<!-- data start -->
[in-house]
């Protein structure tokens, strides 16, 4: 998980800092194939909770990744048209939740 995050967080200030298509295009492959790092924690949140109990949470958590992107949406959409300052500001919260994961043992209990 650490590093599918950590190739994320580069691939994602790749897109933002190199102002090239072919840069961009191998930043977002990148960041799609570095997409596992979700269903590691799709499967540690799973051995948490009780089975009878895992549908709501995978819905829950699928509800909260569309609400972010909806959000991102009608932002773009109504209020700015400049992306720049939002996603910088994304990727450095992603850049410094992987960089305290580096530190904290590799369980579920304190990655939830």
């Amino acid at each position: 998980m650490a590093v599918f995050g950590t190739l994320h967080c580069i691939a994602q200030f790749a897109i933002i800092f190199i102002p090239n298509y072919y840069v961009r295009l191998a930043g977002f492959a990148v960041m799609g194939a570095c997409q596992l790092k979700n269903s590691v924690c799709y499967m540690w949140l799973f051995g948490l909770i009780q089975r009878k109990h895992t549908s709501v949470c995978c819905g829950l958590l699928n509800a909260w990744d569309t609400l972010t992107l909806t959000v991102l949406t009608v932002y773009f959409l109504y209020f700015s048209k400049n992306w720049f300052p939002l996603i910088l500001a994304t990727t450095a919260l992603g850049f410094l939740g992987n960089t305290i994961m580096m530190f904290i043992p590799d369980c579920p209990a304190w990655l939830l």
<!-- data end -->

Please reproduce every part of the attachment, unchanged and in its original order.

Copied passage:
[in-house]
């Protein structure tokens, strides 16, 4: 998980800092194939909770990744048209939740 995050967080200030298509295009492959790092924690949140109990949470958590992107949406959409300052500001919260994961043992209990 650490590093599918950590190739994320580069691939994602790749897109933002190199102002090239072919840069961009191998930043977002990148960041799609570095997409596992979700269903590691799709499967540690799973051995948490009780089975009878895992549908709501995978819905829950699928509800909260569309609400972010909806959000991102009608932002773009109504209020700015400049992306720049939002996603910088994304990727450095992603850049410094992987960089305290580096530190904290590799369980579920304190990655939830």
């Amino acid at each position: 998980m650490a590093v599918f995050g950590t190739l994320h967080c580069i691939a994602q200030f790749a897109i933002i800092f190199i102002p090239n298509y072919y840069v961009r295009l191998a930043g977002f492959a990148v960041m799609g194939a570095c997409q596992l790092k979700n269903s590691v924690c799709y499967m540690w949140l799973f051995g948490l909770i009780q089975r009878k109990h895992t549908s709501v949470c995978c819905g829950l958590l699928n509800a909260w990744d569309t609400l972010t992107l909806t959000v991102l949406t009608v932002y773009f959409l109504y209020f700015s048209k400049n992306w720049f300052p939002l996603i910088l500001a994304t990727t450095a919260l992603g850049f410094l939740g992987n960089t305290i994961m580096m530190f904290i043992p590799d369980c579920p209990a304190w990655l939830l």